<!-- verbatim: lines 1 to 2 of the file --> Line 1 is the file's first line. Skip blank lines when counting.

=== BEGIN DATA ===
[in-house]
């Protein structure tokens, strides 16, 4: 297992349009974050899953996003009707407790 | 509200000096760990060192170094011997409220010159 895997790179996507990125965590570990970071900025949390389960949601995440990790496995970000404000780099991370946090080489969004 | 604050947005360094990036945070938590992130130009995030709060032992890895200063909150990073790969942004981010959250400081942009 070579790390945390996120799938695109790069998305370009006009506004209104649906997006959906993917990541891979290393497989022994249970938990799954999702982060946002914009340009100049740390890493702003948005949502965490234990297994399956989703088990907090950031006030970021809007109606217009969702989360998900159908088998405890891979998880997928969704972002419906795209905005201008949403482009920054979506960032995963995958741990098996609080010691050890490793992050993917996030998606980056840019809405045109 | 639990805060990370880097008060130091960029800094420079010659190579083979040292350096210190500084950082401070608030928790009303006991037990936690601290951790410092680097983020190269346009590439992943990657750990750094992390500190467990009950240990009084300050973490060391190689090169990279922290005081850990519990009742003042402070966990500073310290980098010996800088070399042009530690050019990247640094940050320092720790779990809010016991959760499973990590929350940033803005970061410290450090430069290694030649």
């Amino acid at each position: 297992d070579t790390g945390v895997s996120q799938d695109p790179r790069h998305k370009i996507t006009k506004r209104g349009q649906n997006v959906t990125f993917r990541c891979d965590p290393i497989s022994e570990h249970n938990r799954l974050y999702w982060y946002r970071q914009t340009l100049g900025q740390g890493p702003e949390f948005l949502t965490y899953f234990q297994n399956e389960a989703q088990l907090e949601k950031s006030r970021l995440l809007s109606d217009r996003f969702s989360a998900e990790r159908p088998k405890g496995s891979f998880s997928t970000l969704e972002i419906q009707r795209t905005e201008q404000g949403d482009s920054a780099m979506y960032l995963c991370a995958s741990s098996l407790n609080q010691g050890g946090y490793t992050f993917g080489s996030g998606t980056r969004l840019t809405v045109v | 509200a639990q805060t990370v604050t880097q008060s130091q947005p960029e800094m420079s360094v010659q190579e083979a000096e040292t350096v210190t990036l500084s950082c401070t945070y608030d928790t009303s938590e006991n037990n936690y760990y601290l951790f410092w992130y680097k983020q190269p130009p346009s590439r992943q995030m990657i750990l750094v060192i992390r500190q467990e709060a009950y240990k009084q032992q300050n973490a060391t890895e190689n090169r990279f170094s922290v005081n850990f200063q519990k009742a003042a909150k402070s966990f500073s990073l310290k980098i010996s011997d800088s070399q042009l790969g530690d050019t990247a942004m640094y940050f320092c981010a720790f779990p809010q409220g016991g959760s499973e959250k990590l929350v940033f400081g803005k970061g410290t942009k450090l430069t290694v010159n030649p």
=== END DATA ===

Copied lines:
[in-house]
């Protein structure tokens, strides 16, 4: 297992349009974050899953996003009707407790 | 509200000096760990060192170094011997409220010159 895997790179996507990125965590570990970071900025949390389960949601995440990790496995970000404000780099991370946090080489969004 | 604050947005360094990036945070938590992130130009995030709060032992890895200063909150990073790969942004981010959250400081942009 070579790390945390996120799938695109790069998305370009006009506004209104649906997006959906993917990541891979290393497989022994249970938990799954999702982060946002914009340009100049740390890493702003948005949502965490234990297994399956989703088990907090950031006030970021809007109606217009969702989360998900159908088998405890891979998880997928969704972002419906795209905005201008949403482009920054979506960032995963995958741990098996609080010691050890490793992050993917996030998606980056840019809405045109 | 639990805060990370880097008060130091960029800094420079010659190579083979040292350096210190500084950082401070608030928790009303006991037990936690601290951790410092680097983020190269346009590439992943990657750990750094992390500190467990009950240990009084300050973490060391190689090169990279922290005081850990519990009742003042402070966990500073310290980098010996800088070399042009530690050019990247640094940050320092720790779990809010016991959760499973990590929350940033803005970061410290450090430069290694030649």